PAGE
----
“France denies troops ill-equipped in Afghanistan.”
    "The French military would be well advised to use circumspection before making such comments. And NATO’s statement that there is no formal ISAF or NATO report of which they are aware, sounds like a classic non-denial denial, leaving them plenty of room to re-explain themselves when presented with additional evidence. If NATO and the French persist in making these claims, the secret report, written by American Special Forces who were present, could find itself on the internet. Certain embargoed details in the report are even more troubling than the facts that were published in the Globe and Mail article.

    The loss of ten French soldiers is bad enough. Let’s not make it worse with cover-up. Truth leaks faster than helium. It happened with the mythologized death of Pat Tillman. And it will happen in this case."

    - Yon

  5. See also: McCain would limit exec pay

    Sen. John McCain (R-Ariz.) said Sunday that bank executives who take the mortgage bailout should have an annual salary limit of $400,000, a substantial pay cut that could dramatically reduce participation in the program.
    I think we oughta limit the number of Horses Arizona Residents can own.

    Probly oughta limit the Gab on this here blog, too.

    ...and maybe mandatory "tip" Jar.


  6. Dr. Bill is reminding us that government help is not alwasys all wrong: helping Chrysler actually ended up making a 2 1/2 times gain for the government, he says.

  7. I think one of Bob's ZEBRA electrics passed me in traffic last week. I couldn't catch it. Figured he was in a hurry to get home to his outlet. So many stickers on the back end that I couldn't find a logo.

  8. Did it have black and white stripes?

    I'm gonna piss all the libs in Moscow off, I've got my McCain sticker, looking for a 'Save The Planet' sticker to put next to it.

  9. This comment has been removed by the author.

  10. Are you going to drive to Ohio?
    Through Nebraska?

  11. I think so, but not sure which way. Got to go soon if we're going.

  12. That ZAP three wheeler looks to be a great rig for the back mountain roads around here. :( Looks like it would tip in the first 15 minutes.

  13. If you like tractors, think about stopping by Pioneer Village in Minden, NE. It's just a few miles off I-80 as I recall. So many tractors and old farm equipment that they have a separate hanger sized building for each mfr. Farmalls, John Deeres, AC, Ford, Masseys, Case, etc. Some are two floors.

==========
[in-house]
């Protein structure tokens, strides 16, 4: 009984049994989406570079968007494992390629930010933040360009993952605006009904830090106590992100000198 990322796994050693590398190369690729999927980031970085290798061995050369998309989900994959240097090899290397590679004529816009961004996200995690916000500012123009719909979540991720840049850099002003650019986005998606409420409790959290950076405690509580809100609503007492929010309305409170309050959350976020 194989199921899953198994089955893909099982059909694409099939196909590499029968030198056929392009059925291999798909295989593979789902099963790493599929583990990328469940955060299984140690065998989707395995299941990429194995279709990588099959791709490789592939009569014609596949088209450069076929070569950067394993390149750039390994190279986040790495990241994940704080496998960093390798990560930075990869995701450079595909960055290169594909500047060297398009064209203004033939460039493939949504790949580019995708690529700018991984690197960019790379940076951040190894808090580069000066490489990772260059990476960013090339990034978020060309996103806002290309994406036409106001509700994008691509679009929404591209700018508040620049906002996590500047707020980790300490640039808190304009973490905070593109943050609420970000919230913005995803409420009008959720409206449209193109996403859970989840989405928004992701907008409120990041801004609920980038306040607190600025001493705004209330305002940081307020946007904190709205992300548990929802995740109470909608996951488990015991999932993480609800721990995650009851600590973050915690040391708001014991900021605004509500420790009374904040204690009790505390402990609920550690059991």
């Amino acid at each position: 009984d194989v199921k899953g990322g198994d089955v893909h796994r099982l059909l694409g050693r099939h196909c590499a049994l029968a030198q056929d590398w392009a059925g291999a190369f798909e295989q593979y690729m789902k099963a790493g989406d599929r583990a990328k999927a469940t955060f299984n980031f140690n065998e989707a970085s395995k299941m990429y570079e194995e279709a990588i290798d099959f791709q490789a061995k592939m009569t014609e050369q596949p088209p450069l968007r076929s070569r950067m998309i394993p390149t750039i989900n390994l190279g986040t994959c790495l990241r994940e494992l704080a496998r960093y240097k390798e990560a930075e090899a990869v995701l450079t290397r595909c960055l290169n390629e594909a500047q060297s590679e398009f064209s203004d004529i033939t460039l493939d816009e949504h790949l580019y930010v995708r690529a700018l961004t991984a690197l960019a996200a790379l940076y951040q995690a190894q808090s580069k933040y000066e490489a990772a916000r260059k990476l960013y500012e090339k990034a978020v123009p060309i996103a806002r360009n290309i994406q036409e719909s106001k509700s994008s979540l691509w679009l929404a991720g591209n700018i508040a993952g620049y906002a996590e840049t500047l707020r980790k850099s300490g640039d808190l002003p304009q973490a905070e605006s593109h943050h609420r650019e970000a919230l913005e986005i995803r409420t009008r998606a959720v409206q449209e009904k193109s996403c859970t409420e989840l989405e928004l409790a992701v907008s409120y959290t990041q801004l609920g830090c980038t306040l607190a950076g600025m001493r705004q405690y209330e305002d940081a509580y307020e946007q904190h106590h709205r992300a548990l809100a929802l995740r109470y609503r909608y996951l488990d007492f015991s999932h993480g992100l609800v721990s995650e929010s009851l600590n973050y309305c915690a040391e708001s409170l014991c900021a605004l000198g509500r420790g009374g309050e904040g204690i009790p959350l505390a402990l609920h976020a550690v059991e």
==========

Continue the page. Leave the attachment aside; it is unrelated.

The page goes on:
14. Pelosi and company may screw around with this bailout bill to the point where the whole crash and burn scenario becomes possible again.

    I'll make a note of that. She insists I see Mt. Rushmore one of these times.

  15. Leaving Mt Rushmore you can angle down into NE and see Car Henge as you drive on through the sand hills toward Minden. From Minden, you can jump onto I-80.

    I'll look up Car Henge for you.

  16. She also wants to take me to Mall of America :) which is in Minneapolis I think. I'm resisting that.

  17. CarHenge

    Alliance, NE


  18. CarHenge

    And just think, this magnificent art was created by some Nebraska farmboys with too much beer and nothing else to do. Go Nebraska! Go Big Red!


    As we were leaving, I found a roll of baler twine. It’s waxed, triple stranded, stout hard-cotton string, and the best damned household twine you can lay your hands on. Buy it if you can find it at a farm supply outfit in your neighborhood. I’ve still got half that roll. Gotta save the good stuff, ya know.

  19. :) Definitely looks like a good spot to celebrate a fertility rite, and sacrifice a sausage or two. Are the tail fins on the Cad lined up for the summer solstice?

    I got to get up early. Night, and thanks.

  20. You can exercise the art of compromise. Tell her you'll take her to Cross Roads Mall, out on the west side of Omaha.

    Crossroads Mall (Omaha)

    Tell her Crossroads is the model they used for Mall of America.

  21. Back in Iraq, Jarred by the Calm
    In Baghdad, a war reporter rediscovers a social fabric he thought was lost forever.

    When I left Baghdad two years ago, the nation’s social fabric seemed too shredded to ever come together again. The very worst had lost its power to shock.

    To return now is to be jarred in the oddest way possible: by the normal, by the pleasant, even by hope.